The Martian by Andy Weir (Crown)
Six days ago, astronaut Mark Watney became one of the first men to walk on the surface of Mars. Now, he’s sure he’ll be the first man to die there.
It started with the dust storm that holed his suit and nearly killed him-and that forced his crew to leave him behind, sure he was already dead. Now he’s stranded millions of miles from the nearest human being, with no way to even signal Earth that he’s alive-and even if he could get word out, his food would be gone years before a rescue mission could arrive. Chances are, though, he won’t have time to starve to death. The damaged machinery, unforgiving environment, or plain-old “human error” are much more likely to get him first.
But Mark isn’t ready to give up yet. Drawing on his ingenuity, his engineering skills-and a relentless, dogged refusal to quit-he steadfastly confronts one seemingly insurmountable obstacle after the next. But will his resourcefulness be enough to overcome the impossible odds against him?
The Good Luck of Right Now by Matthew Quick (Harper)
For thirty-eight years, Bartholomew Neil has lived with his mother. When she gets sick and dies, he has no idea how to be on his own. His redheaded grief counselor, Wendy, says he needs to find his flock and leave the nest. But how does a man whose whole life has been grounded in his mom, Saturday mass, and the library learn how to fly?
Bartholomew thinks he’s found a clue when he discovers a “Free Tibet” letter from Richard Gere hidden in his mother’s underwear drawer. In her final days, mom called him Richard-there must be a cosmic connection. Believing that the actor is meant to help him, Bartholomew awkwardly starts his new life, writing Richard Gere a series of highly intimate letters. Jung and the Dalai Lama, philosophy and faith, alien abduction and cat telepathy, the Catholic Church and the mystery of women are all explored in his soul-baring epistles. But mostly the letters reveal one man’s heartbreakingly earnest attempt to assemble a family of his own. A struggling priest, a “Girlbrarian,” her feline-loving, foul-mouthed brother, and the spirit of Richard Gere join the quest to help Bartholomew find where he belongs. In a rented Ford Focus, they travel to Canada to see the cat Parliament and find Bartholomew’s biological father . . . and discover so much more.
The Last Gift by Abdulrazak Gurnah (Bloomsbury USA)
Abbas has never told anyone about his past—before he was a sailor on the high seas, before he met his wife Maryam outside a drugstore in Exeter, before they settled into a quiet life with their children, Jamal and Hanna. Now, at the age of sixty-three, he suffers a collapse that renders him unable to speak about things he thought he would one day have to.
Jamal and Hanna have grown up and gone out into the world. They were both born in England but cannot shake a sense of apartness. Hanna calls herself Anna now, and has just moved to a new city to be near her boyfriend. She feels the relationship is headed somewhere serious, but the words have not yet been spoken out loud. Jamal, the listener of the family, moves into a student house and is captivated by a young woman with dark blue eyes and her own complex story to tell. Abbas’s illness forces both children home, to the dark silences of their father and the fretful capability of their mother, Maryam, who has never thought to find herself—until now.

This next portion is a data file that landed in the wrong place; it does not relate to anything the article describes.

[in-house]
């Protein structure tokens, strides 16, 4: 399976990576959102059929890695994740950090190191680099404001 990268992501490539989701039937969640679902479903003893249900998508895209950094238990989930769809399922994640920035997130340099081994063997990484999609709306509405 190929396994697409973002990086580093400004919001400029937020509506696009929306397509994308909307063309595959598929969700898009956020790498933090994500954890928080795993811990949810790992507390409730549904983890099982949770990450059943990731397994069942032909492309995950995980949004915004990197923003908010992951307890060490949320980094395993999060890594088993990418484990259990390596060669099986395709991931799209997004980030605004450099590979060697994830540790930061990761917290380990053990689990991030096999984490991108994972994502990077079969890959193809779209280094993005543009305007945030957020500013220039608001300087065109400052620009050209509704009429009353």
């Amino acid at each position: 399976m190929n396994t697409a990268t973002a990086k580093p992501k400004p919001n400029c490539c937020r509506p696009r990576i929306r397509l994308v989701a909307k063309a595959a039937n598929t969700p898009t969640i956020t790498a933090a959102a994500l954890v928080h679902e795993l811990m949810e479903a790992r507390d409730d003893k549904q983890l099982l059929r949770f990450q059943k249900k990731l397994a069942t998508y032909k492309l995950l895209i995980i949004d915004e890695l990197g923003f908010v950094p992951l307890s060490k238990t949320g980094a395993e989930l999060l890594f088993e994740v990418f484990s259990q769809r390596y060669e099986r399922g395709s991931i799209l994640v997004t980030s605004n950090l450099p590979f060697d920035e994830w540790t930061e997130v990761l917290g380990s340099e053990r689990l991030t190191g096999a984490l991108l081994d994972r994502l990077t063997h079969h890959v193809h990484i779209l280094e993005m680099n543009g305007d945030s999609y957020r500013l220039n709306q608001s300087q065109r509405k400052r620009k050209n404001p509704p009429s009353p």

The Cat, The Devil, and Lee Fontana by Rousseau Murphy and Pat J.J. Murphy (William Morrow)
To the devil, the span of a human life is as brief as spit on the wind. But the challenge of playing with flawed humans, like a cat toying with a mouse, is endlessly amusing. If the Devil loses a wager though, he will harass a person’s descendants until he eventually gets his due. Which is why he is tormenting Lee Fontana.
The night before Lee is paroled, Satan terrifies and tempts the thief with the promise of one more successful robbery. But Lee has a secret ally looking out for him. The prison cat, a ghost, will tail the ex-con on his dangerous mission-an adventure that will leave a long legacy for everyone’s favorite talking tomcat, Joe Grey, and his pals in the charming California coastal town of Molina Point.
White Space by Ilsa J. Bick (Egmont USA)
Seventeen-year-old Emma Lindsay has problems: a head full of metal, no parents, a crazy artist for a guardian whom a stroke has turned into a vegetable, and all those times when she blinks away, dropping into other lives so ghostly and surreal it’s as if the story of her life bleeds into theirs. But one thing Emma has never doubted is that she’s real. Then she writes “White Space,” a story about these kids stranded in a spooky house during a blizzard.
Unfortunately, “White Space” turns out to be a dead ringer for part of an unfinished novel by a long-dead writer. The manuscript, which she’s never seen, is a loopy Matrix meets Inkheart story in which characters fall out of different books and jump off the page. Thing is, when Emma blinks, she might be doing the same and, before long, she’s dropped into the very story she thought she’d written. Trapped in a weird, snow-choked valley, Emma meets other kids with dark secrets and strange abilities: Eric, Casey, Bode, Rima, and a very special little girl, Lizzie. What they discover is that they-and Emma-may be nothing more than characters written into being from an alternative universe for a very specific purpose. Now what they must uncover is why they’ve been brought to this place-a world between the lines where parallel realities are created and destroyed and nightmares are written-before someone pens their end.
The Waking Engine by David Edison (Tor Books)
Contrary to popular wisdom, death is not the end, nor is it a passage to some transcendent afterlife. Those who die merely awake as themselves on one of a million worlds, where they are fated to live until they die again, and wake up somewhere new. All are born only once, but die many times . . . until they come at last to the City Unspoken, where the gateway to True Death can be found.
Wayfarers and pilgrims are drawn to the City, which is home to murderous aristocrats, disguised gods and goddesses, a sadistic faerie princess, immortal prostitutes and queens, a captive angel, gangs of feral Death Boys and Charnel Girls . . . and one very confused New Yorker.